During those two weeks between the incident and my hearing, I went back and forth with my decision to actually attend the hearing. I did not know if I had the strength to revisit the incident. I did not want to see him. I did not want to hear what he had to say. It all just seemed like a money making scheme to get someone to pay court costs for a piece of paper that would not really protect me. It took my father to convince me that it was something I had to do.
The Friday before my court appearance, Charles’ mom showed up unannounced to my office. Although she had always been very nice and encouraging to me, I knew her loyalties lied with her seed. I literally froze in fear when glanced up and I saw her standing in the hallway – not knowing what her son told her about the incident, and what her intentions were. I had a plan of action in place in case Charles ever came to my office seeking retaliation, but I literally could not move.
She came to my office to request that I not go to court, and assured me her son would leave me alone. According to her, he was not in his right mind that night. The reason he had gone crazy, as she worded it, was because of his “sugar.” Now I don’t know much about diabetes (and he never revealed to me that he was dealing with the disease), but I refuse to believe that it can make someone make false accusations, pull out a knife, cut up gifts, threaten me, and spit on me like I’m a dirty New York City sidewalk. No, that’s not diabetes. That’s fuck boy behavior.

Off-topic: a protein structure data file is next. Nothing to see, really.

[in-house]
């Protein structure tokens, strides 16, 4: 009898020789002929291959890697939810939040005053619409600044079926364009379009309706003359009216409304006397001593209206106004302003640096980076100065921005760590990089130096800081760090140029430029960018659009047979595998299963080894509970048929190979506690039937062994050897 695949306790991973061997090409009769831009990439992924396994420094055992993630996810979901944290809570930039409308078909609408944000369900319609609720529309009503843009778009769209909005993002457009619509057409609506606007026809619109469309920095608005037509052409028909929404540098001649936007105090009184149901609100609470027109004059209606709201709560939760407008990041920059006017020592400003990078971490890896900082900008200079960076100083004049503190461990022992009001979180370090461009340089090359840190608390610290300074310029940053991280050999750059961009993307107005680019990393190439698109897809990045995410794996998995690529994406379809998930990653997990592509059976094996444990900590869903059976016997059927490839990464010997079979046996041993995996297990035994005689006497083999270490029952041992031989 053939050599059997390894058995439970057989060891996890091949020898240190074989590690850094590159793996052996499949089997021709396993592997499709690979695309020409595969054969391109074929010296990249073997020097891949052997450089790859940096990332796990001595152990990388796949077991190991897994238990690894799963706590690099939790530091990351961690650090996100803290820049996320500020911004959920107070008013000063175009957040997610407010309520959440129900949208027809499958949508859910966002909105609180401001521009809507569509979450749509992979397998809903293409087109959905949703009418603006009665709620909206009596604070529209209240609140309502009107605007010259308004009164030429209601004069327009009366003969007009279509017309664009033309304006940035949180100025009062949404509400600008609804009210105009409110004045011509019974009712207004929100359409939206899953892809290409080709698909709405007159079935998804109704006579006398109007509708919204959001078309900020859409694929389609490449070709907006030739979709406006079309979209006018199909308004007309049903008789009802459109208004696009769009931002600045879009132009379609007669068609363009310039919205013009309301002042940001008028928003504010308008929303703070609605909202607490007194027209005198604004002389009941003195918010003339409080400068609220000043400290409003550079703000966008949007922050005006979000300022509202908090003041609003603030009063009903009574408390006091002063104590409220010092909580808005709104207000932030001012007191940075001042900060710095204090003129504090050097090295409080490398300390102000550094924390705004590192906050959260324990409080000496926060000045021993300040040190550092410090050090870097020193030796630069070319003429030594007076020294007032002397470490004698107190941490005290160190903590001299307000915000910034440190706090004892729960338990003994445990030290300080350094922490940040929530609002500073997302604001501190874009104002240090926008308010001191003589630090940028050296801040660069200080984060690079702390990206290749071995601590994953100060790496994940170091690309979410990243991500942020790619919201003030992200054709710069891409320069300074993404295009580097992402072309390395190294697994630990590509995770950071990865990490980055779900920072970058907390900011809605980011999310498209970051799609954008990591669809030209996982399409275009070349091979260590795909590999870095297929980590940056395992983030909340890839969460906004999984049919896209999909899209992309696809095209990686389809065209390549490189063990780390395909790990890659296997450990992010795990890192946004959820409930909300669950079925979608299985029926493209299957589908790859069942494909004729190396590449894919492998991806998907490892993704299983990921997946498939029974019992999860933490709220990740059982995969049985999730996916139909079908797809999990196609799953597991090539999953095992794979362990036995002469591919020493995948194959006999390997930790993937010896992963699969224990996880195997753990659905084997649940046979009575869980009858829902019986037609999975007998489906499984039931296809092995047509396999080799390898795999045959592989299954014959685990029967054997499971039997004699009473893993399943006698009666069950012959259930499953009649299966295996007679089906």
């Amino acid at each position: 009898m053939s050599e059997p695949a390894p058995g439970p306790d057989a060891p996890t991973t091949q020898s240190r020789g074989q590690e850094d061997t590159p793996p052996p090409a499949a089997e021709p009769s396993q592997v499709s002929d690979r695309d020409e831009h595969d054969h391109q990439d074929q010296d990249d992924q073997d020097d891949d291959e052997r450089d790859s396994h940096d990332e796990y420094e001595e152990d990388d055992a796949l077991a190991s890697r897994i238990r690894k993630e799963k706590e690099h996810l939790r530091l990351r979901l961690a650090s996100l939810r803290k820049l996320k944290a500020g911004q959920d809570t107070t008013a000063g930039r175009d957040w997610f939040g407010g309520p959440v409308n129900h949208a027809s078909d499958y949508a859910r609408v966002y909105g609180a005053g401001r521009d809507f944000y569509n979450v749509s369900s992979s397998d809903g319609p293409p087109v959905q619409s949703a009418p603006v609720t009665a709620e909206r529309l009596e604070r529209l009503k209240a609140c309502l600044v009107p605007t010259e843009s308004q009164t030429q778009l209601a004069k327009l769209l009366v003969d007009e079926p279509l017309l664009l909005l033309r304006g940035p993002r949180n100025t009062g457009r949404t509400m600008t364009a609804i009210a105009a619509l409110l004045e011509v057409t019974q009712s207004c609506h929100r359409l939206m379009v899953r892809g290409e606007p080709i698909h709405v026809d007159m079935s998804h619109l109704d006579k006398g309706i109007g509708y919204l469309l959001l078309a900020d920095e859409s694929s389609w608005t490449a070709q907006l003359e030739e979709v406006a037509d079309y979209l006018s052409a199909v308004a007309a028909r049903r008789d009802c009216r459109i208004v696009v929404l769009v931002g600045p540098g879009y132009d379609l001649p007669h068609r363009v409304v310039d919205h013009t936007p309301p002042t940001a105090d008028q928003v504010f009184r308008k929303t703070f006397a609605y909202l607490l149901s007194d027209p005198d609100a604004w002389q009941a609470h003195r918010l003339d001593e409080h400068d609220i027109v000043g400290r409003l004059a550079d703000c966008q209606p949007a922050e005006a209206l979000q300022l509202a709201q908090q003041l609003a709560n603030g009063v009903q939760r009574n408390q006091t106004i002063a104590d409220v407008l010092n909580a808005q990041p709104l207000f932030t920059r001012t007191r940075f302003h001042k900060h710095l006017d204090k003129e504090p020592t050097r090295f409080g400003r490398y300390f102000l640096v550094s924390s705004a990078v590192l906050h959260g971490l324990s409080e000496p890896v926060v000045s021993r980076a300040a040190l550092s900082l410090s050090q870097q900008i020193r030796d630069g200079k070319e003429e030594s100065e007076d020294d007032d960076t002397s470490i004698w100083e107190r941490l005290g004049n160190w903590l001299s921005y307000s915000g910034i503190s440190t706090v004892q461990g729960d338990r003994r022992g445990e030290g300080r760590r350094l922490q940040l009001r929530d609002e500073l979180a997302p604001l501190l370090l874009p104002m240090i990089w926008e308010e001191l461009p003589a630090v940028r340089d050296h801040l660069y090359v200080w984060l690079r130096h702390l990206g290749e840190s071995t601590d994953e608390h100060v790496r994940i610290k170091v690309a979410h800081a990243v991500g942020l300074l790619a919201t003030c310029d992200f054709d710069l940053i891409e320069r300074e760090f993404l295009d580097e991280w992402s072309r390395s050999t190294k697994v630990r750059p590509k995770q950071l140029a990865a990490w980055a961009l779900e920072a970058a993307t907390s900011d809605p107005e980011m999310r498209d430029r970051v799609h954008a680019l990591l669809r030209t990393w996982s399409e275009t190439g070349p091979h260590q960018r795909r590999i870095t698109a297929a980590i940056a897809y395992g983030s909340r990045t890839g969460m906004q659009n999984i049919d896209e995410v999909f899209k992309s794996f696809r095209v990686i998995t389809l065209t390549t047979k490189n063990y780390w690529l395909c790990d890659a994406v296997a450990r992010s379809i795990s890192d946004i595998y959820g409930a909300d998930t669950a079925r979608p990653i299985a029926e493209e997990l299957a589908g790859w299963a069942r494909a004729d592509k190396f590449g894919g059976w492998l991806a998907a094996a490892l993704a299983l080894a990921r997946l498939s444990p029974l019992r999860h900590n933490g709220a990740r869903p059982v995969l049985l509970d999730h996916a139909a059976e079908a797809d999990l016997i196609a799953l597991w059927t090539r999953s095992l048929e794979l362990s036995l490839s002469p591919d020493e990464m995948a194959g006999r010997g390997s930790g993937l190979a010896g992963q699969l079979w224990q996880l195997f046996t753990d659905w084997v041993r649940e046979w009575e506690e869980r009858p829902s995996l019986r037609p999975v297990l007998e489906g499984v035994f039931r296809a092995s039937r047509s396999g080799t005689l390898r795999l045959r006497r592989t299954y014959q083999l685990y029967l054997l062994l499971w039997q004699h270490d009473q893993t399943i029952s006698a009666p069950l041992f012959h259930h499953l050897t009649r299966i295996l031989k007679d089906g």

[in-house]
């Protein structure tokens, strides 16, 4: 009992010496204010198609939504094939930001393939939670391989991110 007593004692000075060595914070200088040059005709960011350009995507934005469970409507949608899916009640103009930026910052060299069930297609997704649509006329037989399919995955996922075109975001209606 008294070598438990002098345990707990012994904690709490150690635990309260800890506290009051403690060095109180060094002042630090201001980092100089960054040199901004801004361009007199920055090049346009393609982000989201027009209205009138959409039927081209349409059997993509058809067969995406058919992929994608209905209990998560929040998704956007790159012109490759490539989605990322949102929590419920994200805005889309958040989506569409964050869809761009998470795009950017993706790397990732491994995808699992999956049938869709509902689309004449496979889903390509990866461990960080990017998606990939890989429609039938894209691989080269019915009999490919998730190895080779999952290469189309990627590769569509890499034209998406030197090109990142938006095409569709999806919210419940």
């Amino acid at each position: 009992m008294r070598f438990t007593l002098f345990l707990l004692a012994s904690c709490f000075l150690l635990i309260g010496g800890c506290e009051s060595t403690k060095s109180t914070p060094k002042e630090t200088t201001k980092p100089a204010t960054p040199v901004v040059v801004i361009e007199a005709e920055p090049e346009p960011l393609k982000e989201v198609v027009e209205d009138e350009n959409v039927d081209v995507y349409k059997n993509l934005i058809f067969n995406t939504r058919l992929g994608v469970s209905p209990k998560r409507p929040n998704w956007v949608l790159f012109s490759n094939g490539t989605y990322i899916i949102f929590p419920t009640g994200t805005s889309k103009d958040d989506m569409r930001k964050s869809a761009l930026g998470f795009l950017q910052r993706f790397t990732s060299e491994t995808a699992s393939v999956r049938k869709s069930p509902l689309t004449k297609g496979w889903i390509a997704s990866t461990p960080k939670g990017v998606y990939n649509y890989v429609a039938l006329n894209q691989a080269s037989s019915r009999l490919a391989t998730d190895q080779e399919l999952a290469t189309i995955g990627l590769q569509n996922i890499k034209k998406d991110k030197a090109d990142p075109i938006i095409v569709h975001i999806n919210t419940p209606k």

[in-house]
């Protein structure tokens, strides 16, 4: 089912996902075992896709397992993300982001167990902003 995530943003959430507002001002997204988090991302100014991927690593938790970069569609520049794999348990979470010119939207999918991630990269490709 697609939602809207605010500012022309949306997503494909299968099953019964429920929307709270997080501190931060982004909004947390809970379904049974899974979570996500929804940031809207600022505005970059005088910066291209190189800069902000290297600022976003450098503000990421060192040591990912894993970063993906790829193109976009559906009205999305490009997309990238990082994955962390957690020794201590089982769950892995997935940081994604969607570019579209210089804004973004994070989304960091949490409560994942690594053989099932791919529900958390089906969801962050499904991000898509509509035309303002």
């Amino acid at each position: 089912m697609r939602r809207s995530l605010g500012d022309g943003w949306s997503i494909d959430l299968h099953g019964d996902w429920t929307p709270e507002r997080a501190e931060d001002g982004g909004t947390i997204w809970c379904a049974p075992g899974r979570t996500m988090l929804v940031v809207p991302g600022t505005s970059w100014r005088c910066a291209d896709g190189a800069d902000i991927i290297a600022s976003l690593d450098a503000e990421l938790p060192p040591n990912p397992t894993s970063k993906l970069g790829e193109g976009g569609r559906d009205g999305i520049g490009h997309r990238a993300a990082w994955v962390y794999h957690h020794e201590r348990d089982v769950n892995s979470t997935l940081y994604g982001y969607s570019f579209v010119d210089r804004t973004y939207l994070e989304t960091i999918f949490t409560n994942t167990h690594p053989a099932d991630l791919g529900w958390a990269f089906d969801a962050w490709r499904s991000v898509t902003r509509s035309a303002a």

Charles’ mom also revealed that he developed an enormous abscess on his leg immediately after the incident, and had been in the hospital undergoing three surgeries. There he was sitting in a hospital with a 17-inch wound in his leg that was certain to get infected, and at high risk of having his leg cut off. I could only stomach a quick glance at the photos of the wound that his mom tried to show me from her phone. He would need daily long-term home health care. Chances were he would lose his job, the benefits that came along with it, and the ability to provide for his only daughter. I don’t know if that was a result of diabetes, the wrath of God, or both.
“Touch not mine anointed ones.”
It is interesting how the body and the mind works. In my mind, I was okay and coping well. My body told my mind that I was a nervous wreck. There is a tell-tale sign that my body has given my mind since youth. It happens whenever I’m a nervous wreck. It’s guaranteed to happen on the first day of school, job interviews, first dates, and the day of a big speech. For the first time in life, however, it hadn’t only happened on the day of the event. I had it everyday since the incident, and leading up to my hearing date.
On the date of my hearing to obtain a permanent order, I was back to sitting in the long hallway. This time, I was alone. 8:30 AM came and I was allowed into the courtroom. The defendant did not show up, of course, since he was in the hospital. The judge said it was his fault for not contacting the court or showing up, and said that we would proceed without him. I nervously reiterated the story of what happened that night, and the judge asked a few questions for clarity. He granted me an 18-month protective order, and warned me that the piece of paper was only as powerful as I allowed it be – meaning I needed to contact the police the moment he contacted me. Another peaceful result of the restraining order was Charles was not allowed to purchase a firearm during the 18-month period, and was responsible for all court costs.
Thankfully, I haven’t seen or heard from Charles since the night of that incident. I keep copies of my protective order in my work office, car, and home. I do run into his mother occasionally, and she smiles and chats with me as if we are friends. She doesn’t speak of her son, and I don’t mention it either. I’m sure she tells him whenever she sees me.
Lesson: Avoid all insecure men.
Tune in next month for more dating chronicles.
*Names changed for privacy.